Kimberly G. Wieser

Assistant Professor

Ph.D., Baylor University, 2002


Dr.. Kimberly Wieser is an Associate Professor of English and an affiliated faculty member with Native American Studies and Environmental Studies at the University of Oklahoma. She also serves as President of the Board of Returning the Gift, Inc. Under her previous name, Kimberly Roppolo, she was one of the co-authors of Reasoning Together: The Native Critics Collective (Oklahoma, 2008), named one of the most important books in her field in the first decade of the twenty-first century by NAISA. Her book Back to the Blanket: Recovered Rhetorics and American Indian Studies, based on her manuscript that won the Native Writers Circle of the Americas First Books Award for Prose 2004, will be available from the University of Oklahoma Press in November 2017.

Her volume of poetry, Texas . . . to Get Horses, will be available from That Painted Horse Press in December 2017.

She has written and published poems, stories, plays, articles, book reviews, and reference entries for anthologies and for publications such as Studies in American Indian Literatures; American Indian Quarterly; Women Write Resistance: Poets Resist Gender Violence; Kuikatl—A XicanIndio Literary & Arts Journal; Black Magnolias: A Literary Journal; Sentence; Yellow Medicine Review; Rabbit and Rose; River, Blood, Corn; Indian Country Noir; The People Who Stayed Behind: Southeastern Indian Writing After the Removal; Frontiers: A Journal of Women’s Studies; and This Bridge We Call Home: Radical Visions for Transformation, among others.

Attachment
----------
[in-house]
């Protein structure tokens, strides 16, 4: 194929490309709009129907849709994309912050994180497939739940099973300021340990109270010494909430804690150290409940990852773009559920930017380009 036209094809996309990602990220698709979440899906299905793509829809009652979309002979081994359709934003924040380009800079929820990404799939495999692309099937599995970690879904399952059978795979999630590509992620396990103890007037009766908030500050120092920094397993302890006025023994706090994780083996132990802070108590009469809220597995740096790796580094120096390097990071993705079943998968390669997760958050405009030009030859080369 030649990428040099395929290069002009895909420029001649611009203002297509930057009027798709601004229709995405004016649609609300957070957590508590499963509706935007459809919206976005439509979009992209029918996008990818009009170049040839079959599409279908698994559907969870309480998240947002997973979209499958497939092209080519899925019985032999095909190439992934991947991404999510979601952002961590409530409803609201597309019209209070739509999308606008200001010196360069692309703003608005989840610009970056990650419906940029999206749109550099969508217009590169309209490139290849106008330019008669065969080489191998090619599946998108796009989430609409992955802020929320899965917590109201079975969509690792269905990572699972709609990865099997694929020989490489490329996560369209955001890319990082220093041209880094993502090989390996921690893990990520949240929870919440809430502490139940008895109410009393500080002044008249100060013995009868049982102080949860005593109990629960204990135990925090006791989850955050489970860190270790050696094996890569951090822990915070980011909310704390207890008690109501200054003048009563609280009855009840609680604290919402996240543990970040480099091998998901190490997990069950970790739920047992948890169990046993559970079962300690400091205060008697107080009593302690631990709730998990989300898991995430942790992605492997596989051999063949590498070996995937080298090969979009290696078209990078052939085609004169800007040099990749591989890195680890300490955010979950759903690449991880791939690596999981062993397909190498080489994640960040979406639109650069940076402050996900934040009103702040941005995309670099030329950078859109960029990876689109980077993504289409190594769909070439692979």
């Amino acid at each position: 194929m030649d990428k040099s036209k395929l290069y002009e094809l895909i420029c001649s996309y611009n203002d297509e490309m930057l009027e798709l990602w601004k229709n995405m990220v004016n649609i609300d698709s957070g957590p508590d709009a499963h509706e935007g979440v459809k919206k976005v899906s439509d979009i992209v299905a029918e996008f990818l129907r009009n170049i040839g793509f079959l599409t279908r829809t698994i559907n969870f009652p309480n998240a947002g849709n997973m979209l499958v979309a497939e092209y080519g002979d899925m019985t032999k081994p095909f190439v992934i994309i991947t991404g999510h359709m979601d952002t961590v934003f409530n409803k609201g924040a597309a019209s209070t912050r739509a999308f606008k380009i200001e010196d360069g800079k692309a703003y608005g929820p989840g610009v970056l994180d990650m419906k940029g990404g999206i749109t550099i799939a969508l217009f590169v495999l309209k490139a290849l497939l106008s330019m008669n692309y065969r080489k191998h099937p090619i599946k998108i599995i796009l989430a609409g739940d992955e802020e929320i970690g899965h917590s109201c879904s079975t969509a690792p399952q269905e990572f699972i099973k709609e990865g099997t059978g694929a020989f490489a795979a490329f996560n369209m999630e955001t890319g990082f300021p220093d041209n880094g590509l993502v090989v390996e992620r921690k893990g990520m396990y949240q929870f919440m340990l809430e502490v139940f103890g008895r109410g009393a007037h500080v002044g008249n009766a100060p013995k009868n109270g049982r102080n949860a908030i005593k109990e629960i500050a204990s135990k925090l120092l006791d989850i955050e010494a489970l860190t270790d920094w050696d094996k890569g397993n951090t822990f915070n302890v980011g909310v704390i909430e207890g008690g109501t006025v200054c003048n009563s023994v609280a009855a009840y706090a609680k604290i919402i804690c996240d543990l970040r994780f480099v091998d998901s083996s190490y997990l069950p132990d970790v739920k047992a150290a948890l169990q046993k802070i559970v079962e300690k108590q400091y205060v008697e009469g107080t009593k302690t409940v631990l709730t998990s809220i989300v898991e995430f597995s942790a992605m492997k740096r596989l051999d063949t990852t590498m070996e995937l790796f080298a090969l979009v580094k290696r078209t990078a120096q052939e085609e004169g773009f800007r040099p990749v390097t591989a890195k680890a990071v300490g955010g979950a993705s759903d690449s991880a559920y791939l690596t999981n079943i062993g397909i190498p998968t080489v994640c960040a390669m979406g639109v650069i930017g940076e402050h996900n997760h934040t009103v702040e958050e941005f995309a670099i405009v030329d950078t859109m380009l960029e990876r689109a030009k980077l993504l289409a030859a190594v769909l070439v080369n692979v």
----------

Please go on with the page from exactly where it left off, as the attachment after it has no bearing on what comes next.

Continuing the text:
Office: Cate 2, Room 328

 Research and Teaching Interests: 

American Indian and Indigenous literature, rhetoric, theory, and gender studies; American Indian creative writing


Back to the Blanket: Recovered Rhetorics and American Indian Studies (University of Oklahoma Press, 2017)

Texas . . . to Get Horses (That Painted Horse Press, 2017)

Reasoning Together: The Native Critics Collective (University of Oklahoma Press, 2008)

“Healing the ‘Man of Monstrous Dreams’: Indian Masculinities in Ceremony.” Leslie Marmon Silko: Ceremony, Almanac of the Dead, Gardens of the Dunes. Studies in Contemporary North American Fiction Series. Ed. David Moore. (Bloomsbury Academic Pres, 2016))

“‘Who is Cherokee?’: Federal Recognition, Culture, and Rhetorical Sovereignty.” Forthcoming in Southeastern Indian Literature. Ed. Marcia Haag. (University of Nebraska Press, 2016)

“Symbolic Racism, History, and Reality: The Real Problem with Indian Mascots.” In Readings for Diversity and Social Justice (Routledge, 2010); an earlier version is published in Genocide of the Mind: An Anthology of Urban Indians (Thunder's Mouth/Nation Books, 2003)

“Getting Ourselves Back to the Garden: Death, Life, and Rebirth in Silko’s Gardens in the Dunes.” In Reading Leslie Marmon Silko: Critical Perspectives through Gardens in the Dunes (Pisa University Press, 2007; University of Nebraska Press, 2008)

“Washita, a Slaughter, not a Battle: A Cheyenne Survivor’s Perspective.” Translated with Eugene Blackbear, Sr. In  Eating Fire, Tasting Blood: Breaking the Great Silence of the American Indian Holocaust (Thunder's Mouth/Nation Books, 2006)